I was just watching a random video on youtube and a Hawaiian woman was saying that Hawaiians dislike when Americans from the mainland go to Hawaii and then say “we’re going back to the USA” when they are leaving, because Hawaii is part of the USA too.
So just made my curious, do you see Hawaii, and Alaska more like different countries than different states?


Well at one point they were actually different countries from the USA. Depending on whether you live on the mainland or not probably changes your opinion on this, as the two before me showed.
I think because people see Hawaii and Alaska as being on separate islands, their cultures are more focused on as being different whilst the mainland has to try and incorporate so many states and their cultures into one history.
So Hawaii’s and Alaska’s cultures are seen, especially by the tourist trades, as being more unique and almost like a completely different country.
Don’t mean to offend anyone with this by the way and i hope this answered your question!

10 Responses

  1. Not as separate countries, but more like colonies of the USA. Why colonies?
    Alaskans and Hawaiians basically have to export all their raw materials to the “mother country” (lower 48) and buy finished products shipped out of marine ports in Seattle and Los Angeles. This is one of the main complaints the original American colonists had with England. They had to export all their stuff back to England at the crown’s demand, and then British factories turned the raw materials into finished products which were re-imported into the colonies- at the benefit of England’s economy and the suffering of the colonies. Raw materials from Alaska are oil, minerals, and seafood. From Hawaii it’s mostly agricultural products. Both states have to import all their staples and finished good.
    Taxaxtion without representation. Alaska is the largest state in the country, yet geographically speaking 90% of the state has no indoor plumbing or electricity or even basic healthcare. There are third world countries with better facilities than Alaska with it’s one congressional seat. Sure Alaska receives more federal aid than any other state but you have to compare that with what the USA ships to unrelated poor countries with better conditions than Alaska. While the other 49 states have luxuries like roads to their capital city and a bridges that connect the 4th largest city to it’s airport, wanting these things in Alaska are called “bridges to nowhere”. It’s not a bridge to nowhere when you have a medical condition, you need to be medevaced out of the state, but you have to wait for a boat to take you to the airport where the air ambulance is because Palin killed the bridge.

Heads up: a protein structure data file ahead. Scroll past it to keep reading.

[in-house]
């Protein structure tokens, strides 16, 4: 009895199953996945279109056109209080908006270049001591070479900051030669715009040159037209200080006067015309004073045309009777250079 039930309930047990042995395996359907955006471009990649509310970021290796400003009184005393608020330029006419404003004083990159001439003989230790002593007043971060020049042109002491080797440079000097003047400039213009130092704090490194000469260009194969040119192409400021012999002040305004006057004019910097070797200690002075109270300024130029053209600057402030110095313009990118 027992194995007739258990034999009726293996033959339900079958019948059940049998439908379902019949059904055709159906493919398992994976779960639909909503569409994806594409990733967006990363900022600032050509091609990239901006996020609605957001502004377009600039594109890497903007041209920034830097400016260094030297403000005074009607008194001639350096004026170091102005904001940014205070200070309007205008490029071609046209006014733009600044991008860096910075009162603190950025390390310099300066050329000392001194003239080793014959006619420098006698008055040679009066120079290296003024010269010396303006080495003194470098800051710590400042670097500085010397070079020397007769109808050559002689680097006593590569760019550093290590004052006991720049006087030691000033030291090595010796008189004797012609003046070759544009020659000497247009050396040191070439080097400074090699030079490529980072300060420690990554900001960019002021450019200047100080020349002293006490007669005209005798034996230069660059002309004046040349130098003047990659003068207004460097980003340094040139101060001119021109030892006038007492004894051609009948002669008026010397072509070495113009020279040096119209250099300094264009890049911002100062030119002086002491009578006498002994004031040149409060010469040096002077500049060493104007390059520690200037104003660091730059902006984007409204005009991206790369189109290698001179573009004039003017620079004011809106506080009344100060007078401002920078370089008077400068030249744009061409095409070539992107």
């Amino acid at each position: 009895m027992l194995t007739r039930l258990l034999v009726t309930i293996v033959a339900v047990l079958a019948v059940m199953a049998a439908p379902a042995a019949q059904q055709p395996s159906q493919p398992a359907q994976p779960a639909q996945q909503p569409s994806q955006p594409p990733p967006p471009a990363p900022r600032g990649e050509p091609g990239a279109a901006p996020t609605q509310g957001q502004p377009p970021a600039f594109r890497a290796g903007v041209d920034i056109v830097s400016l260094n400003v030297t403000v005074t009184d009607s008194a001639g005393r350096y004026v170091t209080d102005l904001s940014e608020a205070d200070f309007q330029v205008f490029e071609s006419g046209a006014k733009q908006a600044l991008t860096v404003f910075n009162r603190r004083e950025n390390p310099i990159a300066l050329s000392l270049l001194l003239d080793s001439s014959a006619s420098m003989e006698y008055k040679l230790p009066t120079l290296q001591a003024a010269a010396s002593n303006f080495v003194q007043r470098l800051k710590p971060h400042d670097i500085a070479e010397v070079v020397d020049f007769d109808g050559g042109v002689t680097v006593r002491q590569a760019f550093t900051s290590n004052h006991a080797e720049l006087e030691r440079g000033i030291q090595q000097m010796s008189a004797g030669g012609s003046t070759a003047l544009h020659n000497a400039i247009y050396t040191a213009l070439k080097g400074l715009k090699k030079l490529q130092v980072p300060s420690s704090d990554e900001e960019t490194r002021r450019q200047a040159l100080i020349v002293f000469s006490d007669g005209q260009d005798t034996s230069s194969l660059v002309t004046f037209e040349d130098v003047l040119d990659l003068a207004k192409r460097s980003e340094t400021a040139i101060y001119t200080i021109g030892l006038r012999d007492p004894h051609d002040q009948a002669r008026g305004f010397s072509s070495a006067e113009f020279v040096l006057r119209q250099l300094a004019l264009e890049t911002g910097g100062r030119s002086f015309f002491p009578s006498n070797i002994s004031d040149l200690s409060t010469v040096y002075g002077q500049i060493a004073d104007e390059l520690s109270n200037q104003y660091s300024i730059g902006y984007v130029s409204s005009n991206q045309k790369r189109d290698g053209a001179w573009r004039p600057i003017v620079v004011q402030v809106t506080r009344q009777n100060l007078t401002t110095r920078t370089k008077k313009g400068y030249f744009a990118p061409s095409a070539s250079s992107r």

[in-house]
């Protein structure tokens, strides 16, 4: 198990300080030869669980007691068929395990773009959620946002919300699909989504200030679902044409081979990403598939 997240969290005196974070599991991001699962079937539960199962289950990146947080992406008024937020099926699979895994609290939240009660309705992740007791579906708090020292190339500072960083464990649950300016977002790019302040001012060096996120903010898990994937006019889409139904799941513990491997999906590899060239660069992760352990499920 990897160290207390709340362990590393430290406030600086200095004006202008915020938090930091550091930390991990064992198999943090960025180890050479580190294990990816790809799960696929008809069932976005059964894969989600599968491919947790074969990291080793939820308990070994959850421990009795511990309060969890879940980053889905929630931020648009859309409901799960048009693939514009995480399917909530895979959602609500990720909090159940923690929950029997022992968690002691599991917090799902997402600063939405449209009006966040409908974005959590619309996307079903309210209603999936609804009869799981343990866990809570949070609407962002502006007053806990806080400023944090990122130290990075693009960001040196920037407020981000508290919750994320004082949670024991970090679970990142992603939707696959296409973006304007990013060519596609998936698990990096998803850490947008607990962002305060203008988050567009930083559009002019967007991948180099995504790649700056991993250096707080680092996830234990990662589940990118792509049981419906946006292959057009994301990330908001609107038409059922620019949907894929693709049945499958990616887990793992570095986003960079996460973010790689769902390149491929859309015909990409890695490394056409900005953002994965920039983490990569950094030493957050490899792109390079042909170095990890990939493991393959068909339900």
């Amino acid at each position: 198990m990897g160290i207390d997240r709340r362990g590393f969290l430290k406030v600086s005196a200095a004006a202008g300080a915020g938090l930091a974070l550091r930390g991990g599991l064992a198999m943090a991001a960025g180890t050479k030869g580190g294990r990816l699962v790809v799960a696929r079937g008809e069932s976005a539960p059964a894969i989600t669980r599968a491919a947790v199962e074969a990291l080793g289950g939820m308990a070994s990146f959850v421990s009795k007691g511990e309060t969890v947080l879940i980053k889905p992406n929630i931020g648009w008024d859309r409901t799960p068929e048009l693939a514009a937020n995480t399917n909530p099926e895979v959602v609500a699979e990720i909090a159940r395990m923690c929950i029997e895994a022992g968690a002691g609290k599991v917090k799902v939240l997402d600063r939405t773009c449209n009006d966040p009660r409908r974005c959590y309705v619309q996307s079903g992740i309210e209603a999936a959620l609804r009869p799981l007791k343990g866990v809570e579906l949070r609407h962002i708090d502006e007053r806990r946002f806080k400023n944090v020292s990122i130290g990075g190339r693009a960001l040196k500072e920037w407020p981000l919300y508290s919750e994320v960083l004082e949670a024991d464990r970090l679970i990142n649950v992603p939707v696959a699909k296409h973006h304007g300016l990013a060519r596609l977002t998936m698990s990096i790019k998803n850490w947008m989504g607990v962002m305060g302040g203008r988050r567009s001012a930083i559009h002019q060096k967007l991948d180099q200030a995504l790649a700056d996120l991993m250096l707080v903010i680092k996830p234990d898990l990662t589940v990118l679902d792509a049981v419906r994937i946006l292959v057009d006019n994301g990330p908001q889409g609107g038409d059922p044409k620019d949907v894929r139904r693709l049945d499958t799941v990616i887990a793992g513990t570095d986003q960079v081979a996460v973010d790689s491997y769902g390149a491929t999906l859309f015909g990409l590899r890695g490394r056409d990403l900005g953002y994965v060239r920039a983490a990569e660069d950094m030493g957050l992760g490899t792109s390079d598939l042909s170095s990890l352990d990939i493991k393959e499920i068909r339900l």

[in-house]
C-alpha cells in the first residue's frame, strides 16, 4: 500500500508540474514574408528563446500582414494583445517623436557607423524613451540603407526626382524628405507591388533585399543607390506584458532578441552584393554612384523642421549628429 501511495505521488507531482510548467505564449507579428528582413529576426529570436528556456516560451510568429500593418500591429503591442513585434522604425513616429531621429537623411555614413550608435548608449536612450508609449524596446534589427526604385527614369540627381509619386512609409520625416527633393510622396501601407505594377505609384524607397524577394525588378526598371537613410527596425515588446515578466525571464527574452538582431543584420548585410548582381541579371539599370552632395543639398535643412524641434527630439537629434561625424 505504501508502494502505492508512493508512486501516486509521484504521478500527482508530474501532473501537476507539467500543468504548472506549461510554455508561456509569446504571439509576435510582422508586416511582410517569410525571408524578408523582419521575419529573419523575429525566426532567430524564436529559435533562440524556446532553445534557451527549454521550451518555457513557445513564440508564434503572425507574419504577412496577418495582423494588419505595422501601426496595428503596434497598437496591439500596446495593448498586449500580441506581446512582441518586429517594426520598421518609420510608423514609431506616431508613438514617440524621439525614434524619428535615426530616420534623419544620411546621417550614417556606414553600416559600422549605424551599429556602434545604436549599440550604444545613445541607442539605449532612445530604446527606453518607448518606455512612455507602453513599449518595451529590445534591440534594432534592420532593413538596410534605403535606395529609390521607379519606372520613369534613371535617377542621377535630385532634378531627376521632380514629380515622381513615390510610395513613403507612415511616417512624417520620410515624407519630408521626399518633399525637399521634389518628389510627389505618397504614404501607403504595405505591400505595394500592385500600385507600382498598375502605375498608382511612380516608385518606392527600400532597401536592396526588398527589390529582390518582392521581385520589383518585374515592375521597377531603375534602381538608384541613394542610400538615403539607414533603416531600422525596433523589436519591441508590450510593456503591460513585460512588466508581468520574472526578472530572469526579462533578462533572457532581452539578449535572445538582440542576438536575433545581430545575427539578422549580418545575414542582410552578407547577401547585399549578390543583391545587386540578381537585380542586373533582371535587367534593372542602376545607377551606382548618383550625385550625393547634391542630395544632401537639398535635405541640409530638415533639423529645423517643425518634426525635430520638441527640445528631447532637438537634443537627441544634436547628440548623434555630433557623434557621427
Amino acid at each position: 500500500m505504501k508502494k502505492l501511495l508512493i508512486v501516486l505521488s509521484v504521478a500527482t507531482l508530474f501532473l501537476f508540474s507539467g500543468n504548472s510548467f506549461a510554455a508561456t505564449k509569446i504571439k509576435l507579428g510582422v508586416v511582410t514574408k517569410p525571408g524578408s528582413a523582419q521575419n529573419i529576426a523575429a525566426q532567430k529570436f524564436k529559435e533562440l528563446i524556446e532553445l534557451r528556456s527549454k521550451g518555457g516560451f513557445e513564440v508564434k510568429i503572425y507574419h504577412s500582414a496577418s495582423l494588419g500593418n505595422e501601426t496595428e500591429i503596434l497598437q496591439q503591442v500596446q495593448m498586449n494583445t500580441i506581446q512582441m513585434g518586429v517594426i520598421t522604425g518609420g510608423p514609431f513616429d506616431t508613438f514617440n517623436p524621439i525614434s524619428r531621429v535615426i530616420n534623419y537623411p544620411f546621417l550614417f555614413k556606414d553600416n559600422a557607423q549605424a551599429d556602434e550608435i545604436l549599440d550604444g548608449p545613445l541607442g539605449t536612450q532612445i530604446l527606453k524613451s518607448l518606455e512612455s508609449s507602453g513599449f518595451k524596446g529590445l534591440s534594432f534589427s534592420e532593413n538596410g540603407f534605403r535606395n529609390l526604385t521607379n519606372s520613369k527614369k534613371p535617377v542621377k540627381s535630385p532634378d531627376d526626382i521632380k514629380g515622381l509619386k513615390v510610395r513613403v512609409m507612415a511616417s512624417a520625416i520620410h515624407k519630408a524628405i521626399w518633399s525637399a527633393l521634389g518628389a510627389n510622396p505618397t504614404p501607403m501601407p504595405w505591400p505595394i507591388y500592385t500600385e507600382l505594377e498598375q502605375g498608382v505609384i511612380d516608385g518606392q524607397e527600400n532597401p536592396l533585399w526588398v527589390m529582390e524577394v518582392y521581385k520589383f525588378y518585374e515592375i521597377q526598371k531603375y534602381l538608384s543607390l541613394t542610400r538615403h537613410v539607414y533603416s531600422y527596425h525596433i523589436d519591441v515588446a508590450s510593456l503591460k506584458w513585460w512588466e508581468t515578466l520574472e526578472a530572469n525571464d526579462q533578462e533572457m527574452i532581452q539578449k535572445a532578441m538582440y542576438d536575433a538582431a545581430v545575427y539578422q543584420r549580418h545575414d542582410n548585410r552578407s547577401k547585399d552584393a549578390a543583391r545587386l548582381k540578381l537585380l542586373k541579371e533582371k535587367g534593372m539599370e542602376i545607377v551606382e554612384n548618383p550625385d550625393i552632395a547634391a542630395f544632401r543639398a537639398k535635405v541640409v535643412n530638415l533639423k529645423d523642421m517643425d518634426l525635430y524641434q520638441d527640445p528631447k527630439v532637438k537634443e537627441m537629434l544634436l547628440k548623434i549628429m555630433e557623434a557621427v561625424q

So to summarize, the states are more like colonies of the United States than they are separate countries OR inclusive states.

  2. Oh, Good Lord…Allow me to be patient enough to deal with some of these answers…
    1) Alaska is not an island
    2) Until the civil war, basically all states were “separate countries”
    3) Both Alaska and Hawaii have the same government benefits that the rest of the states in the USA have.
    4) People saying “going back to the USA” doesn’t just happen in Hawaii, it happens in Alaska too.
    5) Yes, we are a part of the USA, and we take pride in that.
    6) We represent two of the most beautiful states you will find (I think the other states are jealous, that’s why they don’t accept us 😉 )
    7) I do, and always will, consider Alaska and Hawaii as states

  3. Alaska is kind of like that….but it’s fairly American as well. I would say that it is a very unique region within America, but I don’t believe it is a different country, or should be. Many Alaskans are actually strongly patriotic, although there is a party advocating Alaskan independence, it is small and unimportant. Honestly, I consider Alaska to be part of the USA. But in Alaska, I’ve noticed that we are definitely more independent than people in most of the lower 48. I also notice that many Alaskans dislike people from the lower 48. Alaskans definitely have a different way of doing things than people down south, but I would say that we are American and not a different country. Hell, we use the dollar, say the Pledge of Allegiance in school, and there are a hell of a lot of American flags flying around this state.

  4. I’m from Hawaii and I can tell you that all that luau, hula, living in huts sh*t that you see on the Travel channel is fake (Well, it’s not fake, but nobody lives that way anymore). It’s just to bring tourists over, which we need because our state economy depends on it. There are local people who despise mainlanders and don’t want them to visit. Most people could care less. Culturally we are pretty much like the U.S. We have our own quirks, but so does any other part of the U.S (-the south, new england) As for Alaska, I don’t know but I’m pretty sure they’re every part of the U.S. as Hawaii is.

  5. Yes I see Hawaii as a different country. It was until us Americas went over there and took over and had the King of Hawaii at Gun point for there land.
    I also see Alaska as a different country.

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